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The Oral History of "The Wire" on WAMC

Characters Slim Charles and Avon Barksdale in a scene from "The Wire"
Characters Slim Charles and Avon Barksdale in a scene from "The Wire"

2022 marks the 20th anniversary of the debut of “The Wire,” the five-season HBO masterpiece that is now considered one of television’s great achievements. In its time, however, the show faced yearly cancellation threats and low viewership, and was virtually ignored during awards season.

In the years since, David Simon’s magnum opus has gained generations of fans who debate, to this day, favorite characters, episodes, and seasons in what is described as a Russian novel applied to the Baltimore streets, police, politicians and drug dealers.

The anniversary has spawned a new round of critical appreciations, an eight-part podcast from HBO, and this project.

Over the years, many of the people who worked on the program have recounted their experiences during WAMC interviews. What follows is an oral history of the program as heard on WAMC.

Jonathan Abrams, author of “All the Pieces Matter: The Inside Story of The Wire”

I think that was a big part in why ‘The Wire’ initially struggled when it was on. Chris Bauer, who played Frank Sobotka, has a quote in the book that ‘You can't watch ‘The Wire’ and make a casserole at the same time’ ‘The Wire’ requires that you paid attention to it and didn't get up out your seat. And I can only imagine being one of the first to actually watch that show when it aired on HBO. And in the pilot, you're introduced to so many characters, you can't really figure out what's going on. The dialect is like nothing you've ever heard on television before. And then it's off for a week, it's not like you can just stream it and go to the next episode, you don't see it for a whole ‘nother week. And then you have to —it's on your own to pick up where you left off. So that' as a lot. So that's why it didn't really gain popularity until you were able to stream it all at once.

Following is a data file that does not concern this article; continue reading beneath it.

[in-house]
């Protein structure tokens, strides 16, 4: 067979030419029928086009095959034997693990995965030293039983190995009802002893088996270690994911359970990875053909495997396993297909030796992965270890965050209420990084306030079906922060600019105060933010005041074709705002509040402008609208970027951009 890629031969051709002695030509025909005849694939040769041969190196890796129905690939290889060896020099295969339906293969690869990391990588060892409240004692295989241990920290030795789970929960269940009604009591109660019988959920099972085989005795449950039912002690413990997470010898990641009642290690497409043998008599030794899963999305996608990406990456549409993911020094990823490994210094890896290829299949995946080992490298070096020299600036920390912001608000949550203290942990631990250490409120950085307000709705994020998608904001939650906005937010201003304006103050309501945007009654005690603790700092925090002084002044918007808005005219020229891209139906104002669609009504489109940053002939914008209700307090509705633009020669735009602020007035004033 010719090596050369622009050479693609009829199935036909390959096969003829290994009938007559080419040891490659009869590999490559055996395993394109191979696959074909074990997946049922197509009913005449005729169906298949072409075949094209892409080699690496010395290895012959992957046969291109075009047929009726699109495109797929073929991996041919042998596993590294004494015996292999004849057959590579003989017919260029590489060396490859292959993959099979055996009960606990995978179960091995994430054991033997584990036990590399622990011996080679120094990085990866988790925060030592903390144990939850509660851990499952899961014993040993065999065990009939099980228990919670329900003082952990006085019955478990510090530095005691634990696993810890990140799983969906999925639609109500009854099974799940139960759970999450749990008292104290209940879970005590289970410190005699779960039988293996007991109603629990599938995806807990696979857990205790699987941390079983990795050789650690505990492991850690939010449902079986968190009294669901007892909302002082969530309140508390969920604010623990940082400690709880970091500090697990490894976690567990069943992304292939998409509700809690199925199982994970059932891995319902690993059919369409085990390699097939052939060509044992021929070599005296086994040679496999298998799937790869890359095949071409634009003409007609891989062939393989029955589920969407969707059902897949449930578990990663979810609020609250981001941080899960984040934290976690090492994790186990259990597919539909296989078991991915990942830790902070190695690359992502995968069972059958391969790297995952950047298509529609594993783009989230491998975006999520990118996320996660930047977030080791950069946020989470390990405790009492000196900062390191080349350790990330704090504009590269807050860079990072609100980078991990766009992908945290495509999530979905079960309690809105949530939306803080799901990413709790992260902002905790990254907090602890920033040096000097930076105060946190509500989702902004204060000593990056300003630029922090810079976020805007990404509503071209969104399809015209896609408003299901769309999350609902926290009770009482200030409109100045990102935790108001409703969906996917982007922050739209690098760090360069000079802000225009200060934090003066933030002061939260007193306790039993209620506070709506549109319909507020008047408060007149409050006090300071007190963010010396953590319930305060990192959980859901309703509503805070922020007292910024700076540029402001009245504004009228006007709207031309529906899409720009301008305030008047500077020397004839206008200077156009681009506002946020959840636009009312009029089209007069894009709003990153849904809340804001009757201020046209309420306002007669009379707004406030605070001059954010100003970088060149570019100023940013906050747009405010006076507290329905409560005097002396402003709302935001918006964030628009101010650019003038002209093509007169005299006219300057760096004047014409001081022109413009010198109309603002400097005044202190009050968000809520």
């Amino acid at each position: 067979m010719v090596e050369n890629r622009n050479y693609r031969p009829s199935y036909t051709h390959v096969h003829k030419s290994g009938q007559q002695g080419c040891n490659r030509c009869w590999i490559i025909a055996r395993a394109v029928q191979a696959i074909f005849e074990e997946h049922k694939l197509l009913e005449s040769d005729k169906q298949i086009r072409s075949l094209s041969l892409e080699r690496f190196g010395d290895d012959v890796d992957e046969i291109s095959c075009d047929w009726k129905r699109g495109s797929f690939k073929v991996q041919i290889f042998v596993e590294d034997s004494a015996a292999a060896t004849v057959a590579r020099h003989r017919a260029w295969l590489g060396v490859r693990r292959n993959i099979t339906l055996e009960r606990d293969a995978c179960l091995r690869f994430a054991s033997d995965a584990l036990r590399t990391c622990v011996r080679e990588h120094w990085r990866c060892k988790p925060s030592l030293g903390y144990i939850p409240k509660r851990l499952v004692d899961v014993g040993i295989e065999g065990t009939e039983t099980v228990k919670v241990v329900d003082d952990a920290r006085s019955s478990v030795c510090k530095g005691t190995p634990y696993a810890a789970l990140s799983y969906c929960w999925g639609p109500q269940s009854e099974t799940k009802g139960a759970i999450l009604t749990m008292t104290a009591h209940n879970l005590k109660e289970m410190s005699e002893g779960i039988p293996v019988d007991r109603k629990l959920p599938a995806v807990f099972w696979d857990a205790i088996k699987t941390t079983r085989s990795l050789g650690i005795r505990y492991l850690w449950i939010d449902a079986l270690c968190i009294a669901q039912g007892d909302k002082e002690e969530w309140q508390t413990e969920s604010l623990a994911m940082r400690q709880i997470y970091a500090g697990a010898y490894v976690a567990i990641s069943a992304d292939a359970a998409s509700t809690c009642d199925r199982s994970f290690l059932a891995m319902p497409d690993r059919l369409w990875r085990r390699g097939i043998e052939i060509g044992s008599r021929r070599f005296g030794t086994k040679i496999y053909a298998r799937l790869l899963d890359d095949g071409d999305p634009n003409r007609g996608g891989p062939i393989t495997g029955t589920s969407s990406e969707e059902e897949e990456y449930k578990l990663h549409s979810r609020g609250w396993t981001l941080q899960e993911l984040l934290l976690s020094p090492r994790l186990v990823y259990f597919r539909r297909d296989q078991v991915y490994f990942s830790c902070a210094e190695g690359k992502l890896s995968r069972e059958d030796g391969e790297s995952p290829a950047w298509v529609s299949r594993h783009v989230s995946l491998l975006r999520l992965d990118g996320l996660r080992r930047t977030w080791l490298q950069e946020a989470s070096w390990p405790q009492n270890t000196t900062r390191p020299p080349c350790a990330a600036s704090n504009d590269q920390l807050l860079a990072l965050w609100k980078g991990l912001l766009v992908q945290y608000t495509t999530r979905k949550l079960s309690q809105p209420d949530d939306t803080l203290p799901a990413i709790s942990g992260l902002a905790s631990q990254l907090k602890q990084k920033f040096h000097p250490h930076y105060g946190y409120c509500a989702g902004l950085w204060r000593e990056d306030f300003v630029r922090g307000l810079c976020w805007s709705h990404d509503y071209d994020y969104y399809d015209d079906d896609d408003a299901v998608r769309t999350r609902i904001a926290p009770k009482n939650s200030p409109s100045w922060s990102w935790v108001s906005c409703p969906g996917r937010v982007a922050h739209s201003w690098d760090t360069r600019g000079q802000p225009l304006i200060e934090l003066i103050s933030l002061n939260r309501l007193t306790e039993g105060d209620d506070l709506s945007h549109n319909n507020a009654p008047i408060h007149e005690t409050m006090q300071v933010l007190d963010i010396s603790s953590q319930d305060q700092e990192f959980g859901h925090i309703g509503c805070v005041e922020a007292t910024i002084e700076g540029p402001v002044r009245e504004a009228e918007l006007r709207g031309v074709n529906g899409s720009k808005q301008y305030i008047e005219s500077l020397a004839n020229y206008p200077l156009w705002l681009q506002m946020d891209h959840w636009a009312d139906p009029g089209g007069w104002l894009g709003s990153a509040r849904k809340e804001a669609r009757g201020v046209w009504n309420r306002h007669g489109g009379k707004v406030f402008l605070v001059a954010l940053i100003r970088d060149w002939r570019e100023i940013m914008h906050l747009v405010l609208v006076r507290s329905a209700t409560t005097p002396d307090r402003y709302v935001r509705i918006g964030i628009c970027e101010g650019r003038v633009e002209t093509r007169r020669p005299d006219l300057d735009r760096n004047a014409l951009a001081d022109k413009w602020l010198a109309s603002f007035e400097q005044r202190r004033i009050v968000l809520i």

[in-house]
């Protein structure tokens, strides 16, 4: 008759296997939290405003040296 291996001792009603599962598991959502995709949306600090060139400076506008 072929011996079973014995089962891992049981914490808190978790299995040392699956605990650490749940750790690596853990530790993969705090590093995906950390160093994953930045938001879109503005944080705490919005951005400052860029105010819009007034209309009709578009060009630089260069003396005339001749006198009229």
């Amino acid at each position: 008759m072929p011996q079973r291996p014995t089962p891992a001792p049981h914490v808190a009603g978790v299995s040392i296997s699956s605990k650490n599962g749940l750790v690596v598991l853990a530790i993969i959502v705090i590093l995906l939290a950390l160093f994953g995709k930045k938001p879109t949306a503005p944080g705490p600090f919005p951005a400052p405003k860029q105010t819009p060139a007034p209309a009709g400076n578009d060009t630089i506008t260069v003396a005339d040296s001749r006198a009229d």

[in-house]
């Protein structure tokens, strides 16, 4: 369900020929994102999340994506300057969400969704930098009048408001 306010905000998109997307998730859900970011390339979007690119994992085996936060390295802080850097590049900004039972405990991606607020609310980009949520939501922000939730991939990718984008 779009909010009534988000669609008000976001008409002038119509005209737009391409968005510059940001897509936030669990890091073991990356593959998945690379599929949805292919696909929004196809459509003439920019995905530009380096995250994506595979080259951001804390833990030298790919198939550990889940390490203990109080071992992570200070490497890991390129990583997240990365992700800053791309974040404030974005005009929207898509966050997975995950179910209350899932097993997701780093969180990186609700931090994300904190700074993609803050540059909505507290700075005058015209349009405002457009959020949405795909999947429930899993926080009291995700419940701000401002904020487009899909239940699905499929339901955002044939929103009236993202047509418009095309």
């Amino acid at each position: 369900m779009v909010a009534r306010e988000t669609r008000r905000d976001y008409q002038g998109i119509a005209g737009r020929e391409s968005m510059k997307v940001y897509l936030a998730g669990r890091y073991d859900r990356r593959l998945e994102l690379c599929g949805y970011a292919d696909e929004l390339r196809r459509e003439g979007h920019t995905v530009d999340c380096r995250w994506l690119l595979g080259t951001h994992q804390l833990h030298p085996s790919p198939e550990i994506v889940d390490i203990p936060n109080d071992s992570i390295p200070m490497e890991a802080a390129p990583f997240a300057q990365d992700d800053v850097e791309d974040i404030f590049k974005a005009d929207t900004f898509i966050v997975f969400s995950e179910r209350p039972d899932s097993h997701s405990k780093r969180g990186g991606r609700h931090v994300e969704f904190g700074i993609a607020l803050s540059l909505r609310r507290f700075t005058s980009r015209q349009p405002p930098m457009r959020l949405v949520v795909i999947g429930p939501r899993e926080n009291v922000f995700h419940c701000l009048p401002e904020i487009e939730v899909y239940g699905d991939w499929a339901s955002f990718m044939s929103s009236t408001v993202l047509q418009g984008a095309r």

Show creator David Simon

I'm not sure that anybody can make a credible argument to a 14-year-old kid coming up in places in South Chicago or North Philadelphia or West Baltimore that it's an irrational decision to go down on the corner and raise up as a lookout or run a ground stash for some older drug dealer, when that's the only industry you've ever known in your neighborhood who's ever been hiring. The factories are all closed, the jobs that used to be an evident transport to American society. You know, for people who had a high school degree, or maybe not even that, they don't exist anymore. Now the job is at a computer screen somewhere far away from you. And it requires a level of training that wasn't ever credible as an outcome within the public education system that you knew. And there's this one factory still hiring, and it's up on the corner, and it hired your older brother and hired your cousin and hired your father.

The level of hopelessness is such that I'm not sure you can argue with that kid. The kids that we saw in West Baltimore when we did ‘The Corner’ and we followed them for a year, they were being rigorously trained for the one factory that was still open. Never mind mental health, poverty, the fact that there were these two Americas and in one of them there are viable alternatives to find your way through and become connected economically, socio-economically to the society, and then the other one there isn't. And I live in a city that is rigorously divided between those two Americas. Ao the people in the one America, you try to police into the face of that you might as well be policing Soweto or Gaza —I mean you're up against the entire neighborhood because everybody looks upon—it's like trying to police Birmingham in 1960 and saying, ‘Guys you can't work in the steel mills. Steel mills are illegal, don't make steel.’ You know, it sounds insane. But to tell a kid in Baltimore in 2005 or 2015 don't go down to the corner, don't make that money. We have some other place, some other plan for you. Yeah. What other place? What other the plan? Really? We can't even figure out a summer jobs program. So, on some level, the drug trade as an industry proved itself to be rational even as it destroyed human beings, even as it destroyed neighborhoods. It proved to be rational on a day-to-day basis and on an economic basis. And we have to upend that. And that's kind of epic. That would be epic.